The First Time I Ever Saw Her Face

So back last July, I started my new job and returned to aerospace.  It was a great time, and I was truly excited to be a part of it.  I was so excited that I started keeping a work journal.  Every day, I would jot down a few sentences on what I’d done / thought that day.  I generally did this at the end of the day as a way to set myself up for the next day, as it was a great chance to leave myself a note or similar.  OmniFocus does really make me happy, but a few thoughts in Day One were good, too.  [Yes, I had a recurring OmniFocus task to remind me to write the notes.]

Anyhow, here’s the note for Thursday, July 17th — my fourth day at work:

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That first line documented the first time I’d ever seen her face.  She came into the meeting late, which I found a little surprising.  Junior people aren’t supposed to be that busy, and she couldn’t be much more than 30.  I didn’t really pay any attention to her, because the meeting was indeed talking about things that interested me — mainly the integration of improved avionics air assembly fans that could be used at a lower voltage while still providing the throughput that we needed.

But then the meeting turned to other things, and then I grew disinterested.  It was then that I looked in front of me and really took her in.

“Wow, she’s really pretty.”

“Wow, she has a lot of freckles.”

Wow, she doesn’t wear any makeup at all — not even eye makeup or mascara.  Yes, those eyelashes are red.”

Then, because she was busy, she left the meeting with a wave that trailed from her arm near her waist, a meek offering of exit that I’ve come to know well in the year since.

I saw that face this past Wednesday when we were driving around looking for wedding venues.  Because it was mid-day, she was driving and I was the passenger; she was focused on the road, and I looked over and saw her as I had 363 days earlier.  It was the same face, the same studied look, the same no-frills appearance.  She was even more beautiful to me, mainly because of all that we’ve shared over the last year and how well we’ve come to know each other — better than I’d have ever expected to in just a year.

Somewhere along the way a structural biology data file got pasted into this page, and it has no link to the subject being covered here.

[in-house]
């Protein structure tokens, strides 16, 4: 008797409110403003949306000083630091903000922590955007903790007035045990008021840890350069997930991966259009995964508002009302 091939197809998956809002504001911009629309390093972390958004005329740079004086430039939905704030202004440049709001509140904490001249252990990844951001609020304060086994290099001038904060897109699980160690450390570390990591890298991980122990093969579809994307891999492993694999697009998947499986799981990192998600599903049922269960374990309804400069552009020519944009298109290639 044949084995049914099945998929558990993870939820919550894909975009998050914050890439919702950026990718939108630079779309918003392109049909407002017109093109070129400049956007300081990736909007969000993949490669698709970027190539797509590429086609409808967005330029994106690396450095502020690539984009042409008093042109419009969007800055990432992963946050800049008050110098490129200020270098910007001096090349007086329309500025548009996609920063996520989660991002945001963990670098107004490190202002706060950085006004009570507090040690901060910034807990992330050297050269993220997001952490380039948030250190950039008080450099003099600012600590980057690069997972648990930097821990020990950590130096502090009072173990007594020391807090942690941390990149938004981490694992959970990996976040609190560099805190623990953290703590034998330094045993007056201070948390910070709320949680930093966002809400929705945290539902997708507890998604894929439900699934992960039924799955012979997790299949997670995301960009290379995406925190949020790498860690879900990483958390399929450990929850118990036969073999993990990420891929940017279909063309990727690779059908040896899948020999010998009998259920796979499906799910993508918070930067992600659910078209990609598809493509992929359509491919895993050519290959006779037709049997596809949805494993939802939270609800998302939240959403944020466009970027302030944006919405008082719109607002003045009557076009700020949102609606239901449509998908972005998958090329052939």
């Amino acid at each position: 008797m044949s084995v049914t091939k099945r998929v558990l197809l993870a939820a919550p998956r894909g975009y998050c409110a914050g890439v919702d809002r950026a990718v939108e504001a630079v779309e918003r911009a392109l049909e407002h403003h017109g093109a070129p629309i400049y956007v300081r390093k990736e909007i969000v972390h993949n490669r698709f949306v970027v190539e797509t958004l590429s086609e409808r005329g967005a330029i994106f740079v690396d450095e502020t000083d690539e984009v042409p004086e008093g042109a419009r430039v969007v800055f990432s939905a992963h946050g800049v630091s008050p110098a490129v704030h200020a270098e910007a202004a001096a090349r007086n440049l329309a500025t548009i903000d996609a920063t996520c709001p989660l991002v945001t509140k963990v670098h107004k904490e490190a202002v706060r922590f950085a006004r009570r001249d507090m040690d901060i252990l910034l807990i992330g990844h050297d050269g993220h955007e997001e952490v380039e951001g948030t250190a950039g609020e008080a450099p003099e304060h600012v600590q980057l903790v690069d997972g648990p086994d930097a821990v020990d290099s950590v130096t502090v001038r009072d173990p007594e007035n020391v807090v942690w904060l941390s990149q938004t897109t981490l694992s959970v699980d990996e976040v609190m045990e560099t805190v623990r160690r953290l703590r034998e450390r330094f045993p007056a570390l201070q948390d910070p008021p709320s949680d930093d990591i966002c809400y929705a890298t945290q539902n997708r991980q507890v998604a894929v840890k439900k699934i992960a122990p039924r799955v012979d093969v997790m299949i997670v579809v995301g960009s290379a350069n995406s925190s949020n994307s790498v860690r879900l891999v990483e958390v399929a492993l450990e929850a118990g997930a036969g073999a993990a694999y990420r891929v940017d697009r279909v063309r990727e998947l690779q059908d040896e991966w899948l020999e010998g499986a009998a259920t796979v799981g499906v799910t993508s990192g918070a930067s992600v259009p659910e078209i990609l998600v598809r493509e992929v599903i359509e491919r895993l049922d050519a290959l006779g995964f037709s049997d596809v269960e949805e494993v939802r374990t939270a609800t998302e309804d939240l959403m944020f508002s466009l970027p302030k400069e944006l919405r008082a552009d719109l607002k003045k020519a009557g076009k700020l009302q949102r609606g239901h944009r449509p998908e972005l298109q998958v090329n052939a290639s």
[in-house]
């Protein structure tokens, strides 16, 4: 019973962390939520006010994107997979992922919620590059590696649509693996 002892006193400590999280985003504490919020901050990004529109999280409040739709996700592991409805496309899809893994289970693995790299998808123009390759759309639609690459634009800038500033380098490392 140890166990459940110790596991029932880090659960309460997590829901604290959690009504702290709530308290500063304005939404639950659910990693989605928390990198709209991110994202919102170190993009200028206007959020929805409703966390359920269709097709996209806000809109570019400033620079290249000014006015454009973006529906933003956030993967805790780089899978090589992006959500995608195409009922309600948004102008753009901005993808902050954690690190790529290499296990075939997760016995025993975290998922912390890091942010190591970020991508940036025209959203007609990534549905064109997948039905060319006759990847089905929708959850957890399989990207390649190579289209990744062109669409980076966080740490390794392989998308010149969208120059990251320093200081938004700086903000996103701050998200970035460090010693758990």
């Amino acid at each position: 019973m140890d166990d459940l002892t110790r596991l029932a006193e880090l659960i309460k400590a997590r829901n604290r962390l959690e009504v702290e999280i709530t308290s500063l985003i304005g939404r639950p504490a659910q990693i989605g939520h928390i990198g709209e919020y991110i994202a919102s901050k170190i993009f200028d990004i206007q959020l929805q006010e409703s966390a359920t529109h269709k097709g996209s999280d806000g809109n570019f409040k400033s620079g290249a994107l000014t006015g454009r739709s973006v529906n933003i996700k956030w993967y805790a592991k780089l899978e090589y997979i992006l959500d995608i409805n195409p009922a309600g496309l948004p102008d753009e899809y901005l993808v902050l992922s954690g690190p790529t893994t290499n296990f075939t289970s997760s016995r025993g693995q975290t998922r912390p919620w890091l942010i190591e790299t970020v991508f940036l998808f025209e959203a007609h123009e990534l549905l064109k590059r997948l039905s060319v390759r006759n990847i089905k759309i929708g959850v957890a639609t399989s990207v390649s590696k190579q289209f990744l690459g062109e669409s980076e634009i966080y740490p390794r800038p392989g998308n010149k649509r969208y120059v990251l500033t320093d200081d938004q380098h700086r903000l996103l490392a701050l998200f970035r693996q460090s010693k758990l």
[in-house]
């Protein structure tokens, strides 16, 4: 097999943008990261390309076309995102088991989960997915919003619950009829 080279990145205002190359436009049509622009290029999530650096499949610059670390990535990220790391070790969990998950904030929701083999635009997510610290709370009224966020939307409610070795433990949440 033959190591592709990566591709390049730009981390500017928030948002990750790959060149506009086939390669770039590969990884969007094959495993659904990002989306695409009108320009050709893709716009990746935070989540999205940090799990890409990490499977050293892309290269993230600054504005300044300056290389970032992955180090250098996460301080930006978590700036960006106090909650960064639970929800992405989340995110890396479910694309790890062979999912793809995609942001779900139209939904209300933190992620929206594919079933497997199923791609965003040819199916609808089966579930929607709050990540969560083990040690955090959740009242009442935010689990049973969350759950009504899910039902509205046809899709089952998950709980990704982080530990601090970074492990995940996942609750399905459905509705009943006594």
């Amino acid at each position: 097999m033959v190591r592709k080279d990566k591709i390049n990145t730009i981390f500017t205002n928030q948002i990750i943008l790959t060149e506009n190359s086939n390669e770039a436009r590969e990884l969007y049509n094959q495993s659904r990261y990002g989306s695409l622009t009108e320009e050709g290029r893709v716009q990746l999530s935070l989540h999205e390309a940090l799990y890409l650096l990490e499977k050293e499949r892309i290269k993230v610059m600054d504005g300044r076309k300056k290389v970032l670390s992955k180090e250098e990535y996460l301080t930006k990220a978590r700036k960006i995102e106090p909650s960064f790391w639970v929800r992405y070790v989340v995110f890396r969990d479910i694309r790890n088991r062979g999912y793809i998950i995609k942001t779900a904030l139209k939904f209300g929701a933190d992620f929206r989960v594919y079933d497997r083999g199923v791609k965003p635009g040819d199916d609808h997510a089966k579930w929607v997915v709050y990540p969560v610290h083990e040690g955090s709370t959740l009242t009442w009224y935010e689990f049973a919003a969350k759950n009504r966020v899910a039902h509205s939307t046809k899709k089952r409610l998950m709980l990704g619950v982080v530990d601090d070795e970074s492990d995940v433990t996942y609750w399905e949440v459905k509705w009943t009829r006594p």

I could tell you a bunch of things about her, but I’ll go with these:

  • She doesn’t wear makeup because of one day in her last job down at NASA Johnson Space Center.  You can’t wear makeup inside of a space suit, because you’d have all of that mess gumming things up.  She decided that she felt like she looked great without it, so she stopped wearing it.  Thank you, spacesuit regulations, from letting her go from “adorable strawberry blonde” to “adorable natural strawberry blonde” before I came to know her.  (As she says, she switched from foundation to sunscreen.)
  • We look upon our failings as things to work with and not things to constantly trip over.
  • She loves her family so very well and enjoys spending time with mine.
  • She’s fun.  (You’ll have to meet her to prove me out on that one.)

I didn’t know her name when she left.  It was a couple of weeks before I’d know thanks to a couple of group emails that I could cross-reference with LinkedIn.  I befriended her, although that was probably a bit under false pretenses, as she thought that I was new to town.  (Ahem.  I moved here in 1997, went to college here, and worked in aerospace for eight years before leaving for a few years.)

One Friday in mid-August, she asked me to come and play board games with her friends.  Although I don’t really play them other than to be sociable, that’s exactly what I wanted to be doing.  It proved to be a long, fun weekend that preceded her leaving town for a long, agonizing phone-call-filled week.  She came back, and then we threw it all on the line.  Then it went from there.

For nearly 11 months, she’s been my near-constant companion.  As much as the work trip I’ll take next week — new job, more about that later — will be very good for my training, it’ll take me away from her for nearly five days, and that already feels like an eternity.  We just fit together, and while I do lament the time that I previously had to read books with impunity, the wonder of this new and amazing love eclipses any frustrations I may have over losing my old life.

In two months, we will be wed.  She will be Danielle Morris, and I will be forever hers.  In so many ways, I already am; I welcome this new stage of life.

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